2013 Volume 2 Issue 1 Pages 1-8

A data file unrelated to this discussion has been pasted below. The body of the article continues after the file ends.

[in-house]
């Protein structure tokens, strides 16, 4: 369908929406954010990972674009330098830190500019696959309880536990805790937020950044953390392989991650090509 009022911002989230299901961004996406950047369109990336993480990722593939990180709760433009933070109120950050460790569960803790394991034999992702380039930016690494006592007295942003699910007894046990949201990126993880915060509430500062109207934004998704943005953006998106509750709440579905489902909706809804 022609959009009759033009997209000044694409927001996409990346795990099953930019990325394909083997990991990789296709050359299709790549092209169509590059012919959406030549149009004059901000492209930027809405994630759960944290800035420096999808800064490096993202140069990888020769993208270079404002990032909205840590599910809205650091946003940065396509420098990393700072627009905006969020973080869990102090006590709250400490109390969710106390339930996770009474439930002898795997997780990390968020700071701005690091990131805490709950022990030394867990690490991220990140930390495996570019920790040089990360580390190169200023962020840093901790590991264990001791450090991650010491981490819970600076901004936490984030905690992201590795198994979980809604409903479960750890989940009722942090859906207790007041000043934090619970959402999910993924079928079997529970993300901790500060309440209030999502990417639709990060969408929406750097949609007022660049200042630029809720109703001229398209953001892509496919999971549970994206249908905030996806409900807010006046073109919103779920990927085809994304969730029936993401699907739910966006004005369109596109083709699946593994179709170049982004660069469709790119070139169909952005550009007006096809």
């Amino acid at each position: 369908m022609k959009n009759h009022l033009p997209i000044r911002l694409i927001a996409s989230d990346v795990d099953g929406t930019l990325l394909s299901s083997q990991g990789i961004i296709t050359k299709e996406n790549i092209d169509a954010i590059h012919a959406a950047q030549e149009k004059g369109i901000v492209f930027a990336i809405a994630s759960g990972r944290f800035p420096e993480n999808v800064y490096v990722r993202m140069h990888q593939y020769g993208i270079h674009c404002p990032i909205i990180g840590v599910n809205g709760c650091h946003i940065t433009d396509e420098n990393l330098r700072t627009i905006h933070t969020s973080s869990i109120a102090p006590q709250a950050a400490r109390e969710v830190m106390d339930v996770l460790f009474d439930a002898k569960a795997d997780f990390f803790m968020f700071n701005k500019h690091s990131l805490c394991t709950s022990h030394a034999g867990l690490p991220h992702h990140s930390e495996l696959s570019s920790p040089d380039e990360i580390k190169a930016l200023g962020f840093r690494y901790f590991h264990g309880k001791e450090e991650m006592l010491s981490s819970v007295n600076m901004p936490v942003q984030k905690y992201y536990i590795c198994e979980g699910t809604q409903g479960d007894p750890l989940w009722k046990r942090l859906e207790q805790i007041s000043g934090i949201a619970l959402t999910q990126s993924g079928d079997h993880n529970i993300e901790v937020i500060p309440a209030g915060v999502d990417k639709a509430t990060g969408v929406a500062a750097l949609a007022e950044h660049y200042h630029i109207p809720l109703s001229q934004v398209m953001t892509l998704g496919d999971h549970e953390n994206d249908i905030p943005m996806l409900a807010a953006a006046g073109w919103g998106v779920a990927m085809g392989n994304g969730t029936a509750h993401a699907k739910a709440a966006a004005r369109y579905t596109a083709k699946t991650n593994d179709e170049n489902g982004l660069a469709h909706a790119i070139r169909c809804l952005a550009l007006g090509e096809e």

Vertebrate skeleton consists of numerous pieces of bone and cartilage, each placed at the appropriate anatomical site by an elaborate regulatory process in developmental patterning. In this process, mesenchymal cells initially form aggregates at the respective anatomical sites. These aggregates later generate chondrocytes that form a cartilage anlagen and further differentiate into hypertrophic chondrocytes in the growth plate cartilage that is replaced by bone through endochondral bone formation. In an alternative pathway, skeletogenic mesenchymal progenitor cells directly generate osteoblasts through an intramembranous bone formation process. In recent decades, considerable studies have been performed to understand the molecular mechanisms of these processes. By reviewing recent studies, the author attempts to address how the critical transcription factors and secreted factors regulate skeletal tissue formation. Emphasis is placed mainly on the in vivo functions of transcription factors Sox9, Runx2, and Osterix, and signaling exerted by secreted molecules such as Bone morphogenetic proteins (BMPs), Transforming growth factor β (TGF-β), Wnts, Fibroblast growth factors (FGFs), Indian hedgehog (Ihh), and Parathyroid hormone-related protein (PTHrP). Each of these factors is essential for the proper progression of skeletal tissue formation. Elucidation of the mechanisms that govern differentiation of skeletal cells would further contribute to our understanding of maintenance and diseases of skeletal tissue.